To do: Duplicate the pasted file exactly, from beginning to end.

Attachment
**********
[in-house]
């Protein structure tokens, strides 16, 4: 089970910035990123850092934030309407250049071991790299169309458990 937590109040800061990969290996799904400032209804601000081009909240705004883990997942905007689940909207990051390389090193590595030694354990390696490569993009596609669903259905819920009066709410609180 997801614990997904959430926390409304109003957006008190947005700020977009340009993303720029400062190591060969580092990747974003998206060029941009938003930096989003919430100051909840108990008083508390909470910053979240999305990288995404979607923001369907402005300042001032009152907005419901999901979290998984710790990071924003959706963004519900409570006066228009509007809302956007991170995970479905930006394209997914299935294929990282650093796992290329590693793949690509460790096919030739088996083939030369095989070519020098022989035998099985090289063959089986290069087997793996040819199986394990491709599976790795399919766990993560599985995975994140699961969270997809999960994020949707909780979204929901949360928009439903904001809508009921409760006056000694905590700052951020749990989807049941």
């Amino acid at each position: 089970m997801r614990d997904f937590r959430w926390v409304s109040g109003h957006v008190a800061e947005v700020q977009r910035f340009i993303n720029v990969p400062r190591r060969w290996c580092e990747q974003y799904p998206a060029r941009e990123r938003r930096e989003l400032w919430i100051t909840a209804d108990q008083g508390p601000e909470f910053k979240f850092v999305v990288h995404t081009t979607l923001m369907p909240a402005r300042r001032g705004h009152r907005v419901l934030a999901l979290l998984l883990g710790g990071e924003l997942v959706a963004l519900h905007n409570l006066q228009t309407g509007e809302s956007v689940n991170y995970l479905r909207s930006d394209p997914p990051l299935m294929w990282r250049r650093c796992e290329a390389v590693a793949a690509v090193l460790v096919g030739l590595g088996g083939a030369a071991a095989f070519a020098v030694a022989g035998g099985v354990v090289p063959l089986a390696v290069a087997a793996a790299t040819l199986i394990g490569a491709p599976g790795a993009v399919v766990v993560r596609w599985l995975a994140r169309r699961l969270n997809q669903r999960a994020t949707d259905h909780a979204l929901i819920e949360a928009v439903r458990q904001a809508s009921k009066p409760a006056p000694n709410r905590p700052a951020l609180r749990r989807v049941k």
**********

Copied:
[in-house]
């Protein structure tokens, strides 16, 4: 089970910035990123850092934030309407250049071991790299169309458990 937590109040800061990969290996799904400032209804601000081009909240705004883990997942905007689940909207990051390389090193590595030694354990390696490569993009596609669903259905819920009066709410609180 997801614990997904959430926390409304109003957006008190947005700020977009340009993303720029400062190591060969580092990747974003998206060029941009938003930096989003919430100051909840108990008083508390909470910053979240999305990288995404979607923001369907402005300042001032009152907005419901999901979290998984710790990071924003959706963004519900409570006066228009509007809302956007991170995970479905930006394209997914299935294929990282650093796992290329590693793949690509460790096919030739088996083939030369095989070519020098022989035998099985090289063959089986290069087997793996040819199986394990491709599976790795399919766990993560599985995975994140699961969270997809999960994020949707909780979204929901949360928009439903904001809508009921409760006056000694905590700052951020749990989807049941």
């Amino acid at each position: 089970m997801r614990d997904f937590r959430w926390v409304s109040g109003h957006v008190a800061e947005v700020q977009r910035f340009i993303n720029v990969p400062r190591r060969w290996c580092e990747q974003y799904p998206a060029r941009e990123r938003r930096e989003l400032w919430i100051t909840a209804d108990q008083g508390p601000e909470f910053k979240f850092v999305v990288h995404t081009t979607l923001m369907p909240a402005r300042r001032g705004h009152r907005v419901l934030a999901l979290l998984l883990g710790g990071e924003l997942v959706a963004l519900h905007n409570l006066q228009t309407g509007e809302s956007v689940n991170y995970l479905r909207s930006d394209p997914p990051l299935m294929w990282r250049r650093c796992e290329a390389v590693a793949a690509v090193l460790v096919g030739l590595g088996g083939a030369a071991a095989f070519a020098v030694a022989g035998g099985v354990v090289p063959l089986a390696v290069a087997a793996a790299t040819l199986i394990g490569a491709p599976g790795a993009v399919v766990v993560r596609w599985l995975a994140r169309r699961l969270n997809q669903r999960a994020t949707d259905h909780a979204l929901i819920e949360a928009v439903r458990q904001a809508s009921k009066p409760a006056p000694n709410r905590p700052a951020l609180r749990r989807v049941k």